REVIEW: Their Finest

14 04 2017

“Authenticity informed by optimism” – that was the motto of Britain’s wartime Ministry of Information when it comes to creating films, according to Lone Scherfig’s “Their Finest.” Around the time that “keep calm and carry on” came into common parlance through Tube posters, the government was also hard at work shaping the national consciousness through the medium of cinema. In 1940, filmmakers came together to convey the seriousness of the war effort while also inspiring confidence and patriotism.

“Their Finest” specifically follows the course of one picture shoot about the sacrifices made at Dunkirk (luckily Scherfig got this out before Christopher Nolan’s epic). Welsh screenwriter Catrin Cole (Gemma Arterton) approaches the evacuation with a creative, novel approach to a story whose validity and heroism do not immediately signal the traditional Hollywood ending. Her job gets even harder when the government hijacks the film to subtly goad the United States into helping the war effort – primarily through the addition of American actor Carl Lundbeck, a  blonde bombshell of machismo played with spunk by Jake Lacy. Before WikiLeaks, this was how covert influence worked. (I like this way a lot more.)

Gabby Chiape’s screenplay balances more than just a straightforward tale of film production in wartime. “Their Finest” also includes a significant feminist slant concerning women’s contribution to the war effort and their mounting preemptive fears about men relegating them back to the home as soon as combat ceases. That tension plays out in the dimly lit government buildings where Catrin toils over a typewriter with the charming curmudgeon Tom Buckley (Sam Claflin) as well as at home with her husband Ellis (Jack Huston), a disabled veteran whose “brutal and dispiriting” paintings don’t exactly jive with the national mood. This central tenet of the film bobs back and forth between serving as subject and subtext, and after nearly two hours, Chiape and Scherfig never quite figure out where it belongs. Between that and an enjoyable B-plot featuring Billy Nighy’s washed-up character actor Ambrose Hilliard, “Their Finest” simply fights on one too many fronts to come out on top. B-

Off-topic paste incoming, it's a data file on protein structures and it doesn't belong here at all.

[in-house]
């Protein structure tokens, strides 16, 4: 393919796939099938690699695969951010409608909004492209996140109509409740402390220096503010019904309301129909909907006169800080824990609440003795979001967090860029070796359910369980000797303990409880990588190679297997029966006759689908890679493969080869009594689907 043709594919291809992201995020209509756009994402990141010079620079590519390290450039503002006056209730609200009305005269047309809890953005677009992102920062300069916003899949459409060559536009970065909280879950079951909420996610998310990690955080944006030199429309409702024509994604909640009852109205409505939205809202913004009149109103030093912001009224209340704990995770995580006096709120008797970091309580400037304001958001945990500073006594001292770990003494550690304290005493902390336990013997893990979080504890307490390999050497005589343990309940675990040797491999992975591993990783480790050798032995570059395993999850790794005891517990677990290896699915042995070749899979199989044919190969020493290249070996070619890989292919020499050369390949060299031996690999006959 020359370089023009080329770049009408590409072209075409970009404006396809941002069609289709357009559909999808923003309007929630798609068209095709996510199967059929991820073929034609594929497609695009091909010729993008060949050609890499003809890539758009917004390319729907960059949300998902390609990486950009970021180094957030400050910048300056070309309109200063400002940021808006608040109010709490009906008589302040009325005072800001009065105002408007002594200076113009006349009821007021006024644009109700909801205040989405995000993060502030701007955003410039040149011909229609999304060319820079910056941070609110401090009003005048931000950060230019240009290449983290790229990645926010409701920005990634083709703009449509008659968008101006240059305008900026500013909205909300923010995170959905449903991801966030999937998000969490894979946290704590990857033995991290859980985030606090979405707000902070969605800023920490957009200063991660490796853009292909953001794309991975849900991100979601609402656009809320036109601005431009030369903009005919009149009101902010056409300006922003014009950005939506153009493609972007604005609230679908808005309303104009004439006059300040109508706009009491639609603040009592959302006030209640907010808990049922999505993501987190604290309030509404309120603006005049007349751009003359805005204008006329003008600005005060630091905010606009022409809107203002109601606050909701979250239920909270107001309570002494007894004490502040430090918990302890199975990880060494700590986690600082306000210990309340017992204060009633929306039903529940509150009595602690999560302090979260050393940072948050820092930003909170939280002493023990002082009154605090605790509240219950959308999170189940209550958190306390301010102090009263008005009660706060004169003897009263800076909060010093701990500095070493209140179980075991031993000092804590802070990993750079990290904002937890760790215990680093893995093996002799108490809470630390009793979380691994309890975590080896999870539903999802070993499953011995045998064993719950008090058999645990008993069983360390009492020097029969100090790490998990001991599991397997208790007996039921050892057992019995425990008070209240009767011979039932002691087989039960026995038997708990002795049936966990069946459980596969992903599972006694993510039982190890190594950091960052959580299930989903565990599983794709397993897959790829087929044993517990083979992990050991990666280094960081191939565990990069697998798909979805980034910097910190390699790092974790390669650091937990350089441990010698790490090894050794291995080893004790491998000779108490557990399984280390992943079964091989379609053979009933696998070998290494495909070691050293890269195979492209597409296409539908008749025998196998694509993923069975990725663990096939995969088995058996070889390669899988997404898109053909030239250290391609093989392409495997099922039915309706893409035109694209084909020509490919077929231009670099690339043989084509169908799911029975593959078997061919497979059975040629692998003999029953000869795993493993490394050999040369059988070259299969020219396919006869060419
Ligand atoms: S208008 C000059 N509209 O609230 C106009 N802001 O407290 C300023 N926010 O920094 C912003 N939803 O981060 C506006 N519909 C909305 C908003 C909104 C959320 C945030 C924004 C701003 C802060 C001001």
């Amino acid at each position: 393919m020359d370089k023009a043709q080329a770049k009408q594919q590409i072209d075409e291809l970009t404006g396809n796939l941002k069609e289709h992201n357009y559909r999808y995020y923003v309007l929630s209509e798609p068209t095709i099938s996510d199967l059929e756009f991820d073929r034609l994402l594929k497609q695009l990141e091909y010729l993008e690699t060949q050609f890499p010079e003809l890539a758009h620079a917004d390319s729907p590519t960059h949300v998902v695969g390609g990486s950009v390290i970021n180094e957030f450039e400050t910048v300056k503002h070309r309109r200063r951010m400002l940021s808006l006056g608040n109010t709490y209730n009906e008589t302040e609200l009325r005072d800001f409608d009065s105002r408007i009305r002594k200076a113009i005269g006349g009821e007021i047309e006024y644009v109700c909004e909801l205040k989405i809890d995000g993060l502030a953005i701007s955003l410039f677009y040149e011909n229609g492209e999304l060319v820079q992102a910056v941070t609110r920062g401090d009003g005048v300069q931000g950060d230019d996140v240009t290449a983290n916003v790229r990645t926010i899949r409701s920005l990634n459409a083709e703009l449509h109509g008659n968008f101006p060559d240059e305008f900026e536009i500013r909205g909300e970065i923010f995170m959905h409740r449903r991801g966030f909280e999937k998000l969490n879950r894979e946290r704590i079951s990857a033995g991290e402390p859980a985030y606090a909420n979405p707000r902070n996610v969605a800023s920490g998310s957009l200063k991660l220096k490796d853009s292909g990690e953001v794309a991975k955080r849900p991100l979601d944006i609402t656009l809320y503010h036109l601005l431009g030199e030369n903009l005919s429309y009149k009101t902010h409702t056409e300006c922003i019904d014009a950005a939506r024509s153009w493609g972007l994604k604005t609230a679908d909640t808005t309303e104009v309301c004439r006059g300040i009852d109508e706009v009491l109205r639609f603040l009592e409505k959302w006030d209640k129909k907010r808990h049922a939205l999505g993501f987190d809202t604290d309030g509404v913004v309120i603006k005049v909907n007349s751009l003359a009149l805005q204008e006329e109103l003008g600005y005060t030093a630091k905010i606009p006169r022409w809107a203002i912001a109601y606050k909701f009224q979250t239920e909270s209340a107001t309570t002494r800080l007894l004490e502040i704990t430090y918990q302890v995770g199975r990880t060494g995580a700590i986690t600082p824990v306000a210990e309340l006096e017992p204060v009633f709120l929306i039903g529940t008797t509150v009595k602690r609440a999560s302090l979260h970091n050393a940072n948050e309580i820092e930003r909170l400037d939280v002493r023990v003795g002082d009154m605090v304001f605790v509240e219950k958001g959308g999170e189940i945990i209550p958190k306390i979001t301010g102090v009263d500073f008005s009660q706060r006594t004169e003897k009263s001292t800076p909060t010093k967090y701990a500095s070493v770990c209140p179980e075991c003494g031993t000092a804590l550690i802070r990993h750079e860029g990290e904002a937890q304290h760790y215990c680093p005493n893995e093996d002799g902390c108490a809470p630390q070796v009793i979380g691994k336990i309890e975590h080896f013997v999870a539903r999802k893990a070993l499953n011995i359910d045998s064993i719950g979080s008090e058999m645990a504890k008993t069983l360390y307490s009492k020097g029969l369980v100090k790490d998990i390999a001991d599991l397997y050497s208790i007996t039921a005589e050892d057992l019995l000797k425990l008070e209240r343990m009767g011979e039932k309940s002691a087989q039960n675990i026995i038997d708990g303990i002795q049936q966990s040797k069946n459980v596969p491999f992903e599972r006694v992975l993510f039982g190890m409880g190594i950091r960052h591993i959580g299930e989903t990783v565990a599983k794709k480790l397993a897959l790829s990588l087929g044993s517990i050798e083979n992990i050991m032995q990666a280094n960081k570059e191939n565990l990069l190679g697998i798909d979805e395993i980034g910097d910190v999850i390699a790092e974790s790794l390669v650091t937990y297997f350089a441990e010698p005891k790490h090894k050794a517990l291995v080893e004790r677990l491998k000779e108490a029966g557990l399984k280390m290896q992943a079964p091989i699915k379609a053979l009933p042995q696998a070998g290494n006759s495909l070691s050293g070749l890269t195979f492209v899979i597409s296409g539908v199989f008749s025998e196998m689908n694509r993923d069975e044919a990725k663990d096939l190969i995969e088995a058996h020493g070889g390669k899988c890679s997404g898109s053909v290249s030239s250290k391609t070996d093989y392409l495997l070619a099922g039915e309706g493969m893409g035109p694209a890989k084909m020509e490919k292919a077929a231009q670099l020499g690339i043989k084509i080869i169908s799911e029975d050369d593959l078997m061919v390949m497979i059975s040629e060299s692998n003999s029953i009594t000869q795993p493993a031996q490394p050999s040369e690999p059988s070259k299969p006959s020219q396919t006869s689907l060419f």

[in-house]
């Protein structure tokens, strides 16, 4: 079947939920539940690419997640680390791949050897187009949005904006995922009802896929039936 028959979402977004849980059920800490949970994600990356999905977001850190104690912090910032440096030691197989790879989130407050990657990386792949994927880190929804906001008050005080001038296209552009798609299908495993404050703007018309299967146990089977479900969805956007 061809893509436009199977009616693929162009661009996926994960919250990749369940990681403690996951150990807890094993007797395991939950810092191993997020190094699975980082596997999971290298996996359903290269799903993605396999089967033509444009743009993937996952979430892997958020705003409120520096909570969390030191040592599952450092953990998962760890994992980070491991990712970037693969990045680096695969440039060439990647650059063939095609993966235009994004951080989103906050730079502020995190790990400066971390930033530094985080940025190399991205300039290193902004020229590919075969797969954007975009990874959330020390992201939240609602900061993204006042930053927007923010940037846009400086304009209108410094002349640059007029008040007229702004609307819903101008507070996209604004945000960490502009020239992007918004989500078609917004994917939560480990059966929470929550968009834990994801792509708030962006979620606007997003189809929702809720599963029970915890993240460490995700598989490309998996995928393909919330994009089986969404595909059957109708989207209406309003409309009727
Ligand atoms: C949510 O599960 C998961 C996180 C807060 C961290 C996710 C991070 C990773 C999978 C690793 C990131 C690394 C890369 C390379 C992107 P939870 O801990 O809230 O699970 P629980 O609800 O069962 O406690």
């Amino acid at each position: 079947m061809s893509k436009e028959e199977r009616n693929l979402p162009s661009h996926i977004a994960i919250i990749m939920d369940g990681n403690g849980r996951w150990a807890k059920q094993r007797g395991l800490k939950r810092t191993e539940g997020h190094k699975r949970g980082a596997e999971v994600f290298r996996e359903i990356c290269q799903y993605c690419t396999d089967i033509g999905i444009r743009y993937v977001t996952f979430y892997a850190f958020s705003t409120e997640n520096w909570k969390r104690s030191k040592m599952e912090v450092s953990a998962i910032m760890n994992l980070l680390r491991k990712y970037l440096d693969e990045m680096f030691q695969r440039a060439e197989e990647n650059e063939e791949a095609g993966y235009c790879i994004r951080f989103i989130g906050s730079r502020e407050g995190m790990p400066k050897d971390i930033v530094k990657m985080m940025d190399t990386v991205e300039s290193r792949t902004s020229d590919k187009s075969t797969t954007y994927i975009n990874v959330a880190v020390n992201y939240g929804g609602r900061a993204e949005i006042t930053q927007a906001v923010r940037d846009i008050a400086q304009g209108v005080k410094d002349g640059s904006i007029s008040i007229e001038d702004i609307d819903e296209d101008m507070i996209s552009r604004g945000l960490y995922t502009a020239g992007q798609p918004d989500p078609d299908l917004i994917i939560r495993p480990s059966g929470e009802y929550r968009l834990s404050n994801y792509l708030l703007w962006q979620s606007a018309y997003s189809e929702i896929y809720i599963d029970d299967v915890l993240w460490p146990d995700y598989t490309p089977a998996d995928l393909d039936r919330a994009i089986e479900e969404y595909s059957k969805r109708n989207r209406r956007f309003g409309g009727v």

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REVIEW: How to Be Single

10 02 2016

Far too often, Hollywood rom-coms problematize singleness. This genre portrays the lack of a romantic partner as a condition to be fixed – or even a disease to be cured. In many ways, coupling is somewhat of a biological imperative. But with lifespans getting longer and the nature of connectivity changing our expectations for others, singleness is becoming a more permanent fixture of the life course.

How to Be Single,” adapted from a novel by Liz Tuccillo (and seemingly loosely), provides many different avenues to explore just what this special period might mean. There’s the romantic monogamist type in Dakota Johnson’s Alice, the free-wheeling and fun-loving hedonist with Rebel Wilson’s Robin, and the maternally instinctual but careerist in Leslie Mann’s Meg. Each finds a path that is right for them as the film goes on, a refreshing change of pace from the “one size fits all” solution offered by far too many films.

The ride towards these conclusions gets a little turbulent, though, as the film plays into a few of the double standards or traps it wants to decry. It mostly just sticks to archetypes, which works just fine once each character finds themselves within one. Ironically, “How To Be Single” finds its biggest successes in the moments when someone’s archetype leads them to a moment of self-actualization.

The one character who does not fit this mold is Alison Brie’s Lucy, an algorithmically-obsessed serial online dater. Her connection to the core trio in the film is only tangential; the link comes from a neighborhood bar that Alice and Robin also happen to frequent. Lucy’s presence just clutters up “How To Be Single.” She feels like a shameless ploy for topical relevancy rather than a well-imagined addition to the story. Brie’s fire-tongued portrayal makes Lucy’s scenes fun, but they detract from the real core of the film. Her constant need to find herself in someone else clashes with the message offered by the rest of the film, which posits that extended time for solitary self-reflection can produce worthwhile discoveries. B-2stars